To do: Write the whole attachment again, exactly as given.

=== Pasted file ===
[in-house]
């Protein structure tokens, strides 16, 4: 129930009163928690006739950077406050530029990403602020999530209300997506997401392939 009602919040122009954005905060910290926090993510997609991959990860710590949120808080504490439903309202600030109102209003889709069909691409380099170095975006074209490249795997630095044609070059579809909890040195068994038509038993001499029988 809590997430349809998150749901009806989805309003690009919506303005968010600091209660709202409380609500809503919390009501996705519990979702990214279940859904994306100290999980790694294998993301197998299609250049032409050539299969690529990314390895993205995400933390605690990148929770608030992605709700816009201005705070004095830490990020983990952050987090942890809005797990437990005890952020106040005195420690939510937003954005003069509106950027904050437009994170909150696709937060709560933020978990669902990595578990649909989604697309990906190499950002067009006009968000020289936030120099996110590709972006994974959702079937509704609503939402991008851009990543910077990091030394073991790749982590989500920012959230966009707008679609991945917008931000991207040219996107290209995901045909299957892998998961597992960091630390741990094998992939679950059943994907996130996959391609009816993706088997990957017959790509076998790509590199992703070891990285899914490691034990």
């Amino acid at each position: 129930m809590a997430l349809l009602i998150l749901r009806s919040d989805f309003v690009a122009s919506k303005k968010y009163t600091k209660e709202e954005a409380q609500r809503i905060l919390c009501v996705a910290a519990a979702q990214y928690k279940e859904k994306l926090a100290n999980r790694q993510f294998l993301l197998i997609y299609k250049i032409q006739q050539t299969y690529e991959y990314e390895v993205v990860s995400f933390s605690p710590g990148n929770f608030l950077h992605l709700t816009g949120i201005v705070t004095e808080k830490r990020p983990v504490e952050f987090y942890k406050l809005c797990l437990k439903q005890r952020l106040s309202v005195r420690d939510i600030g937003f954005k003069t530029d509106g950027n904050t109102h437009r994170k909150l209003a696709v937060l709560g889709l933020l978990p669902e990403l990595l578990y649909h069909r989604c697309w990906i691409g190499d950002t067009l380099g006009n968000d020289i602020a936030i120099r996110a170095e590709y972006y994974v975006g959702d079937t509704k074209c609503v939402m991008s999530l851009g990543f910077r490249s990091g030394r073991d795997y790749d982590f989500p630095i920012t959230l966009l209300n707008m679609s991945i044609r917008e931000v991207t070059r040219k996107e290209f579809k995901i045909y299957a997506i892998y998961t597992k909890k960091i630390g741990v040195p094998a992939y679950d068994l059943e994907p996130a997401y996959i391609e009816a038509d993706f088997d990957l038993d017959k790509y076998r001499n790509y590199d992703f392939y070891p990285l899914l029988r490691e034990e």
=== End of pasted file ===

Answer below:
[in-house]
């Protein structure tokens, strides 16, 4: 129930009163928690006739950077406050530029990403602020999530209300997506997401392939 009602919040122009954005905060910290926090993510997609991959990860710590949120808080504490439903309202600030109102209003889709069909691409380099170095975006074209490249795997630095044609070059579809909890040195068994038509038993001499029988 809590997430349809998150749901009806989805309003690009919506303005968010600091209660709202409380609500809503919390009501996705519990979702990214279940859904994306100290999980790694294998993301197998299609250049032409050539299969690529990314390895993205995400933390605690990148929770608030992605709700816009201005705070004095830490990020983990952050987090942890809005797990437990005890952020106040005195420690939510937003954005003069509106950027904050437009994170909150696709937060709560933020978990669902990595578990649909989604697309990906190499950002067009006009968000020289936030120099996110590709972006994974959702079937509704609503939402991008851009990543910077990091030394073991790749982590989500920012959230966009707008679609991945917008931000991207040219996107290209995901045909299957892998998961597992960091630390741990094998992939679950059943994907996130996959391609009816993706088997990957017959790509076998790509590199992703070891990285899914490691034990």
């Amino acid at each position: 129930m809590a997430l349809l009602i998150l749901r009806s919040d989805f309003v690009a122009s919506k303005k968010y009163t600091k209660e709202e954005a409380q609500r809503i905060l919390c009501v996705a910290a519990a979702q990214y928690k279940e859904k994306l926090a100290n999980r790694q993510f294998l993301l197998i997609y299609k250049i032409q006739q050539t299969y690529e991959y990314e390895v993205v990860s995400f933390s605690p710590g990148n929770f608030l950077h992605l709700t816009g949120i201005v705070t004095e808080k830490r990020p983990v504490e952050f987090y942890k406050l809005c797990l437990k439903q005890r952020l106040s309202v005195r420690d939510i600030g937003f954005k003069t530029d509106g950027n904050t109102h437009r994170k909150l209003a696709v937060l709560g889709l933020l978990p669902e990403l990595l578990y649909h069909r989604c697309w990906i691409g190499d950002t067009l380099g006009n968000d020289i602020a936030i120099r996110a170095e590709y972006y994974v975006g959702d079937t509704k074209c609503v939402m991008s999530l851009g990543f910077r490249s990091g030394r073991d795997y790749d982590f989500p630095i920012t959230l966009l209300n707008m679609s991945i044609r917008e931000v991207t070059r040219k996107e290209f579809k995901i045909y299957a997506i892998y998961t597992k909890k960091i630390g741990v040195p094998a992939y679950d068994l059943e994907p996130a997401y996959i391609e009816a038509d993706f088997d990957l038993d017959k790509y076998r001499n790509y590199d992703f392939y070891p990285l899914l029988r490691e034990e």